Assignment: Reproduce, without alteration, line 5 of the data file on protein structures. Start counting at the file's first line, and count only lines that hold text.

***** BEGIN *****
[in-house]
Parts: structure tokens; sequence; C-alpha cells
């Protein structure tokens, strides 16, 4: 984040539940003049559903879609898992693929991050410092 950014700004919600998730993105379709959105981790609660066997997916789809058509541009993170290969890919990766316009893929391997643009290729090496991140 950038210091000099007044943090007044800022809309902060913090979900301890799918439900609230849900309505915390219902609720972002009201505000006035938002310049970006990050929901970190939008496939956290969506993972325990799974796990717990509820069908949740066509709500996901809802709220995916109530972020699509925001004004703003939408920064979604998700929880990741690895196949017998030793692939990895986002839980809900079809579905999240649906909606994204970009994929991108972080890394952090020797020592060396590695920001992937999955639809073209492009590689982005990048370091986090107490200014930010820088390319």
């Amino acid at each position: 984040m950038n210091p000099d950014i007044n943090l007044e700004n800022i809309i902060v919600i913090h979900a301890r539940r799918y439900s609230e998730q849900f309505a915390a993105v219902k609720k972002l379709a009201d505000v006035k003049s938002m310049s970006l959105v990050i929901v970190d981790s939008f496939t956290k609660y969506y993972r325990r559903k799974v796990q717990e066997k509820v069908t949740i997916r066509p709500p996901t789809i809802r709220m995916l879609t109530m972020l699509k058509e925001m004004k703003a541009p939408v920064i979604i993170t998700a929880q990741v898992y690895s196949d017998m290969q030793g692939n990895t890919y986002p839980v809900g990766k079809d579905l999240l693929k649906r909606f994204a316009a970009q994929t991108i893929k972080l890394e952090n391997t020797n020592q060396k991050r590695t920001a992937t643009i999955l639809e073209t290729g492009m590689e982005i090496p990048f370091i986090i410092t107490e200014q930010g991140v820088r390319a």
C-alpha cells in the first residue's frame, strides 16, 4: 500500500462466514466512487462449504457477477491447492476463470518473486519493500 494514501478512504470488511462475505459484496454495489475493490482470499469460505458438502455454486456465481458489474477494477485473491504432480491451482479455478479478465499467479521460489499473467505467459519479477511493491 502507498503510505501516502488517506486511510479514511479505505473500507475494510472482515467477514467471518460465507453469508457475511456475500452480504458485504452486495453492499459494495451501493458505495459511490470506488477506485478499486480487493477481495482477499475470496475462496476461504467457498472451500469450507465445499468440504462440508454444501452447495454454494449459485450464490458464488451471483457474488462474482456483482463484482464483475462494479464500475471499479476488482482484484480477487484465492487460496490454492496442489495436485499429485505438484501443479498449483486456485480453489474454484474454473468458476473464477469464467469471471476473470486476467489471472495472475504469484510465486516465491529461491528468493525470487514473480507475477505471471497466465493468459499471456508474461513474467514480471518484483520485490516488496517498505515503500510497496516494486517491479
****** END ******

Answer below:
C-alpha cells in the first residue's frame, strides 16, 4: 500500500462466514466512487462449504457477477491447492476463470518473486519493500 494514501478512504470488511462475505459484496454495489475493490482470499469460505458438502455454486456465481458489474477494477485473491504432480491451482479455478479478465499467479521460489499473467505467459519479477511493491 502507498503510505501516502488517506486511510479514511479505505473500507475494510472482515467477514467471518460465507453469508457475511456475500452480504458485504452486495453492499459494495451501493458505495459511490470506488477506485478499486480487493477481495482477499475470496475462496476461504467457498472451500469450507465445499468440504462440508454444501452447495454454494449459485450464490458464488451471483457474488462474482456483482463484482464483475462494479464500475471499479476488482482484484480477487484465492487460496490454492496442489495436485499429485505438484501443479498449483486456485480453489474454484474454473468458476473464477469464467469471471476473470486476467489471472495472475504469484510465486516465491529461491528468493525470487514473480507475477505471471497466465493468459499471456508474461513474467514480471518484483520485490516488496517498505515503500510497496516494486517491479